It has been a long time since Paul Lazarsfeld, founder of modern empirical social science, has shown how powerful observational methods are. His famous piece of work „Die Arbeitslosen von Marienthal“ is a classic for everybody interested in sociology. Sociographic was the order in those days.
Today it looks to me as if observational methods within market research are on the rise again; especially the increasingly used online qualitative methods such as online research communities or social media monitoring.
The use of these methods is beneficial not only for generation of insights, but is becoming increasingly important for innovation management process. This is partly due to the nature of innovation on the one hand, and, on the other hand because of the – for years underestimated – power of observation.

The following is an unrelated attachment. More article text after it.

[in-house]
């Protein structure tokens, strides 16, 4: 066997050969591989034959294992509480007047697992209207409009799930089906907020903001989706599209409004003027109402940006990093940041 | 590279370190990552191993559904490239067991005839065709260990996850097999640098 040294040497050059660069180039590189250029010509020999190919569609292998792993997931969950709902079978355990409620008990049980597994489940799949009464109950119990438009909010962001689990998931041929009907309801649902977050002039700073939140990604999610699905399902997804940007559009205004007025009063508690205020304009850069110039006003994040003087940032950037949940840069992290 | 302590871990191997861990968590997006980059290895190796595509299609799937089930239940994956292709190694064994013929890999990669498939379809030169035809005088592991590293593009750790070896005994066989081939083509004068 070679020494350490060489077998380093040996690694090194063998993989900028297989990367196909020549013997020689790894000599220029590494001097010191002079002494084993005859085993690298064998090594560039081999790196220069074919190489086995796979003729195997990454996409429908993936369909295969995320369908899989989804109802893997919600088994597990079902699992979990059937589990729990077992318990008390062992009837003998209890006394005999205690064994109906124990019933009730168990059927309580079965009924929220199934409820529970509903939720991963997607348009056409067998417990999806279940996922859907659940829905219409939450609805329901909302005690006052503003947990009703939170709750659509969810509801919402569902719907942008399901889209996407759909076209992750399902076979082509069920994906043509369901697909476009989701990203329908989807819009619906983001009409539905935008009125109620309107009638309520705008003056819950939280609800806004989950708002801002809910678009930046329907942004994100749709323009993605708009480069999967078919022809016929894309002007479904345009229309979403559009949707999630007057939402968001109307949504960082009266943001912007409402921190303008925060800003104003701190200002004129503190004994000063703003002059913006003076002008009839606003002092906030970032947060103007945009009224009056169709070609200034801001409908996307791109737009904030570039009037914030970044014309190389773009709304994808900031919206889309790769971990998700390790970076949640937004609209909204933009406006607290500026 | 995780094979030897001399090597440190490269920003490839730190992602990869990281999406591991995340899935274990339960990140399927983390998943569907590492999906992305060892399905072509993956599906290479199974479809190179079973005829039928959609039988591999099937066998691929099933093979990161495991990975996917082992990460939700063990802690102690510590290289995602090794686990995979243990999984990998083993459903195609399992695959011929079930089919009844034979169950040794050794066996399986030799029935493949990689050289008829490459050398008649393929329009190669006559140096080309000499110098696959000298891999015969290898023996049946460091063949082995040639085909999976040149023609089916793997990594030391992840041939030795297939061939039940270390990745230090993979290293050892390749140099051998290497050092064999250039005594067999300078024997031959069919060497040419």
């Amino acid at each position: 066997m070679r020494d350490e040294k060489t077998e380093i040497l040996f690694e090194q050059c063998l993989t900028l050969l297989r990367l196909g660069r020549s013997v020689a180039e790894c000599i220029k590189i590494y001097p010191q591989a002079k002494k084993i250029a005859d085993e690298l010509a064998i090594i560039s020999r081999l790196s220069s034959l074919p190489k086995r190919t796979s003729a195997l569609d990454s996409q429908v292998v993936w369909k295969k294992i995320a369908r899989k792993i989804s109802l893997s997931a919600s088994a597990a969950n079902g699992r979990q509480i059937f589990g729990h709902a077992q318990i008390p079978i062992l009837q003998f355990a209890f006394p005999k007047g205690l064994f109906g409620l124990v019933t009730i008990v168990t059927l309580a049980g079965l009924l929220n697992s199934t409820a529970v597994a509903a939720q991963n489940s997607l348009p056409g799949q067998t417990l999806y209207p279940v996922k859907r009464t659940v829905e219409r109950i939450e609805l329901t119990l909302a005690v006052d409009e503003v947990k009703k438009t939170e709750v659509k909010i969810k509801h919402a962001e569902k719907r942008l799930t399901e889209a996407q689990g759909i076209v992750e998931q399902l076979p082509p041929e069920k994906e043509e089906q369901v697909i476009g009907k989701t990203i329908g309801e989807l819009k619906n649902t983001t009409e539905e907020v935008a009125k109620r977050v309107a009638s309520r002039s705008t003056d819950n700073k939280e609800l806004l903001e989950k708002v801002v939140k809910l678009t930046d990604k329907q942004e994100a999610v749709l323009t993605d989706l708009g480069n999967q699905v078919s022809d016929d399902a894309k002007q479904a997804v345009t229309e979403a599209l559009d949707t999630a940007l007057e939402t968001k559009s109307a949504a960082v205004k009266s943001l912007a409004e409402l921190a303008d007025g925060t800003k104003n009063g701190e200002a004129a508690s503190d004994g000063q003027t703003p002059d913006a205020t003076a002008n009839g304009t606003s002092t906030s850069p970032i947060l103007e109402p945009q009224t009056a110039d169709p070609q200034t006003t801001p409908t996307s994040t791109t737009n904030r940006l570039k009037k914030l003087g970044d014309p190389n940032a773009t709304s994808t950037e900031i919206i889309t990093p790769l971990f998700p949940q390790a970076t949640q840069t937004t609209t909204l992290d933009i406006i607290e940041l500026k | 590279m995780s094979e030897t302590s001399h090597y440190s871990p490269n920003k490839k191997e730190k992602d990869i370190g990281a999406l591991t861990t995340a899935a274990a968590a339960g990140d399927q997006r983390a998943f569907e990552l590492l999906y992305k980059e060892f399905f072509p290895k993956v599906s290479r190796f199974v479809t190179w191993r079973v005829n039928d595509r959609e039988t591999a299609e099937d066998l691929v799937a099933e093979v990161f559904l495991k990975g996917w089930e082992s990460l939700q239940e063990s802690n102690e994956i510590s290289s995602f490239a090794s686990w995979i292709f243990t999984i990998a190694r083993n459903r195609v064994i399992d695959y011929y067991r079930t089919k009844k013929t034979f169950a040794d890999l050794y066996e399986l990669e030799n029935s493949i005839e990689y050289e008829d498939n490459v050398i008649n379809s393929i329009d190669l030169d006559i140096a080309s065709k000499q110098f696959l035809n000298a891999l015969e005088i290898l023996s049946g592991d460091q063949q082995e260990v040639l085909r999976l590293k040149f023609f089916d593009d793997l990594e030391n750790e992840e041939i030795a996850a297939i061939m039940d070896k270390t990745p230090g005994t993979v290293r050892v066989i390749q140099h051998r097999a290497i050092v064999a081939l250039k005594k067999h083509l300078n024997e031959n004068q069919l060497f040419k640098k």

From the most common method focus groups to modern behavioral economics, observations bring forth new insights, perspectives and new thinking. The usefulness of observations has nearly always been proven in our studies.
In particular for the innovation process, we have found that this method can be ideally combined with other methods. Thus, a social media monitoring approach as a precursor and input for a consumer study is ideal. Furthermore, we have seen that the combination of asynchronous methods (e.g. community research) can provide a high density of information if it is combined with synchronous elements (e.g., chat)..
For a contemporary view of innovation, it is important both to establish working practice and environments that support the idea process. And again, that is a perfect field for the use of observational method. Because consumers don’t tell what they think, don’t think what they feel, and don’t always act as they tell us how they feel and think… an old but familiar dilemma..